These aren’t rhetorical questions, as so often questions are when posed in the arts. This project will forge ahead to answer these questions through traditional archival research, alongside more material processes like conducting interviews, visiting gardens, farms, and compost centres, and maintaining the methodology of an eco-feminist practice (whatever that might look like to me these days; I’m thinking about my dye plants on the patio again). Through the coming months, I aim to develop infrastructure and resources for a long-term educational program and publication at Oxygen that picks up the threads of the counter-cultural vision within the context of contemporary anti-racist, decolonial, and feminist practices. This might include reading lists, an interview series, print and publishing workshops, as well as creating a publication by and for rural artists and writers across BC. These letters, too, act as a form of institutional transparency, as I describe the changes and malleability of this project over time. (The letters also borrow the title from Diane Di Prima’s Revolutionary Letter #3, the line, “SALT VERY IMPORTANT,” and this month’s title from Revolutionary Letter #6, “None of us knows the answers, think about / these things. The day will come when we will have to know / the answers.” Published 1968).
Alongside this research aspect of this publishing project, I’m spending some time considering what the tasks of a Literary Arts Coordinator are within an artist-run-centre, and what they could be. To name a few possibilities I’ve noted over the last month: to create financial and community contingency for the current literary projects including the author reading series, and the publication of artist monographs and exhibition catalogues; to develop educational programming on print practices and publishing; to acquire a library of artist books and multiples, as well as texts and publications relevant to the centre’s programming. While it may not be me who develops these resources in their entirety at Oxygen, I’m planting the seeds here.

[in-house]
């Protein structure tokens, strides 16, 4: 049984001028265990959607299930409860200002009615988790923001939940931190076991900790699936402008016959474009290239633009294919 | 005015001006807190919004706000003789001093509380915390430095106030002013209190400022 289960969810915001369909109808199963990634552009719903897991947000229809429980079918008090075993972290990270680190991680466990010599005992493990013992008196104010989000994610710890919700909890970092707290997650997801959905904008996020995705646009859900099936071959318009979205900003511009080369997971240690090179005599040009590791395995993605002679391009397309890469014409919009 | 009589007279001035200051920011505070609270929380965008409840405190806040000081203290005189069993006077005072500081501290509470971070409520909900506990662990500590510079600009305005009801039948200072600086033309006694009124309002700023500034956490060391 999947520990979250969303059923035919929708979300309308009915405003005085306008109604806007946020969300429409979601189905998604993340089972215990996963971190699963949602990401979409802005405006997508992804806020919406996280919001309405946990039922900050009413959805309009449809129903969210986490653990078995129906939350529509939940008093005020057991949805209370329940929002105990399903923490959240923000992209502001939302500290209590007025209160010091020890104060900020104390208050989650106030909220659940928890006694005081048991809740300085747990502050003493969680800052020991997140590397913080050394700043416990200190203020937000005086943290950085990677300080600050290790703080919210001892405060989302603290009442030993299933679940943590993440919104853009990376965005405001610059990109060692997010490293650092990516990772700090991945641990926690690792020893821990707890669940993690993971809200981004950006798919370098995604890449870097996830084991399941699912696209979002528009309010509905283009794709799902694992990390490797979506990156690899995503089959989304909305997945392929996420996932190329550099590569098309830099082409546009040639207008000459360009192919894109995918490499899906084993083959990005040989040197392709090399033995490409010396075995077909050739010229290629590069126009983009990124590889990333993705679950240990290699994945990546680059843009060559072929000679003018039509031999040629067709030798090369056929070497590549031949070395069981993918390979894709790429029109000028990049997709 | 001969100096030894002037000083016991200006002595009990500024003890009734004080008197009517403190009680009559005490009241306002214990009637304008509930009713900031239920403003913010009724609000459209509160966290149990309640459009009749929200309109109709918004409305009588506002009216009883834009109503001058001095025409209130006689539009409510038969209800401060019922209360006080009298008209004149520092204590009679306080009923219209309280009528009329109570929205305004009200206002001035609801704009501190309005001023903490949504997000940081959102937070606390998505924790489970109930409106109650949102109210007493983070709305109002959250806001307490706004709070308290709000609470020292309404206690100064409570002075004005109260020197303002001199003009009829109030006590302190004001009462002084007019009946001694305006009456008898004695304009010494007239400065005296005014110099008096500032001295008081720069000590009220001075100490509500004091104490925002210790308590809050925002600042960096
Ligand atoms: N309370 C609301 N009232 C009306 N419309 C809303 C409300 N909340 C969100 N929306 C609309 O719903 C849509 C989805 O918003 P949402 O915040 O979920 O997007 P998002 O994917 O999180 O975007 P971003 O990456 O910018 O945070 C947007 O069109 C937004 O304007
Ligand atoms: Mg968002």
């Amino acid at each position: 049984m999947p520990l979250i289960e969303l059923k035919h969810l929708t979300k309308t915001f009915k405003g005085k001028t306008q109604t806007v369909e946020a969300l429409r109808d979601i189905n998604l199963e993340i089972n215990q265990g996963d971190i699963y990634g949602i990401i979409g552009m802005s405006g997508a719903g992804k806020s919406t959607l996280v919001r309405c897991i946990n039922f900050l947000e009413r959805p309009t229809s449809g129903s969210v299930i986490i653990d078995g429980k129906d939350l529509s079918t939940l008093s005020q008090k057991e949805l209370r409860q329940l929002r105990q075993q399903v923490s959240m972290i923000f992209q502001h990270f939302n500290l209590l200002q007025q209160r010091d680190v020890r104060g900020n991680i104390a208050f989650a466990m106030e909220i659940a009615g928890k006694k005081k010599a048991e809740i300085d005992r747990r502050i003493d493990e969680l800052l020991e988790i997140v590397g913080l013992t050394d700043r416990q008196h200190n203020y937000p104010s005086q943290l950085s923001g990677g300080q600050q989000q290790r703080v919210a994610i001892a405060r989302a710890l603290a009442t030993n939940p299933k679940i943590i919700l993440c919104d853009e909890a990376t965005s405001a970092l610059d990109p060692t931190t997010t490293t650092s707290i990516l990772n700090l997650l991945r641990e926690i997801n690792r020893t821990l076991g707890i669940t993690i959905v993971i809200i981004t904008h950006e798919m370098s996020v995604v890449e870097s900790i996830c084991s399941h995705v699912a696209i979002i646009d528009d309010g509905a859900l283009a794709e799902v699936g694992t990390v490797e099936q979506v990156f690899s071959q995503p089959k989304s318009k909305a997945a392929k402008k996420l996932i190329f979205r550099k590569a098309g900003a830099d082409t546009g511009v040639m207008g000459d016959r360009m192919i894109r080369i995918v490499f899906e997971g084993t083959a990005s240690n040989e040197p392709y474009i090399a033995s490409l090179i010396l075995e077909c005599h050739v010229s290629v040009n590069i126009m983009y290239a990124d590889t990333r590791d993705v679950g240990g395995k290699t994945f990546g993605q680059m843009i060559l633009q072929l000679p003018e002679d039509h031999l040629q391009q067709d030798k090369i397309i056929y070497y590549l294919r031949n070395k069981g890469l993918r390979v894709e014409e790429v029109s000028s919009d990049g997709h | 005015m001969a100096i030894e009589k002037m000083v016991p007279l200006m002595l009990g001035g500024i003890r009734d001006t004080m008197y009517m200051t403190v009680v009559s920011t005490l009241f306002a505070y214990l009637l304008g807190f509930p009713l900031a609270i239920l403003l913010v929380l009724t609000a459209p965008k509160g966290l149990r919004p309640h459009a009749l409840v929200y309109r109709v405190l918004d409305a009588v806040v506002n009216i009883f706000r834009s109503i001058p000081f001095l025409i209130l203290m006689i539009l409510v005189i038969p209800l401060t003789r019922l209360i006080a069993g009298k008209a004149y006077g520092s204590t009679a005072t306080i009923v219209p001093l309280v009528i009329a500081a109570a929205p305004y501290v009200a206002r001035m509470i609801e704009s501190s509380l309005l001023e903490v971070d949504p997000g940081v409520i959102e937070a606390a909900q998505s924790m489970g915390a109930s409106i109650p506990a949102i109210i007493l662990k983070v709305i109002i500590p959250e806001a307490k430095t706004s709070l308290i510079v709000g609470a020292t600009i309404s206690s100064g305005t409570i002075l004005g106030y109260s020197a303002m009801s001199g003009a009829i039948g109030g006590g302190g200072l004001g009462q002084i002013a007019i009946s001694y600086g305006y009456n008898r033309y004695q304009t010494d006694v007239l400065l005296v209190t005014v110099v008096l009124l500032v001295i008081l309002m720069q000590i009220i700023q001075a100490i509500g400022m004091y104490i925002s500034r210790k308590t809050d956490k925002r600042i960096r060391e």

This month I split my time between researching grants to develop a publication and educational programming for the upcoming year, compiling a reading list that includes texts ranging from conceptual art, to climate change, to the tech industry, and attending workshops on farming and co-operative land ownership. I had a short visit with Garden Don’t Care at Unit 17 in Vancouver. I attended the virtual launch of the Centre for Sustainable Curation at Western University with a panel on Curating and Radical Pedagogy including panelists Christina Battle, Gabby Moser, Ryan Rice, Eugenia Kisin, Tania Willard and Christiana Abraham. I also attended the virtual panel Doing the Work: Art and Activism at McMaster University, which featured short talks by Syrus Marcus Ware, Jenna Reid, and Ravyn Wngz. I read Paradise Rot by Jenny Hval, Mooncalves by Victoria Hetherington, I revisited the Maintenance Art Manifesto by Mierle Ukeles Laderman, and the first issue of MICE Magazine on Invisible Labour.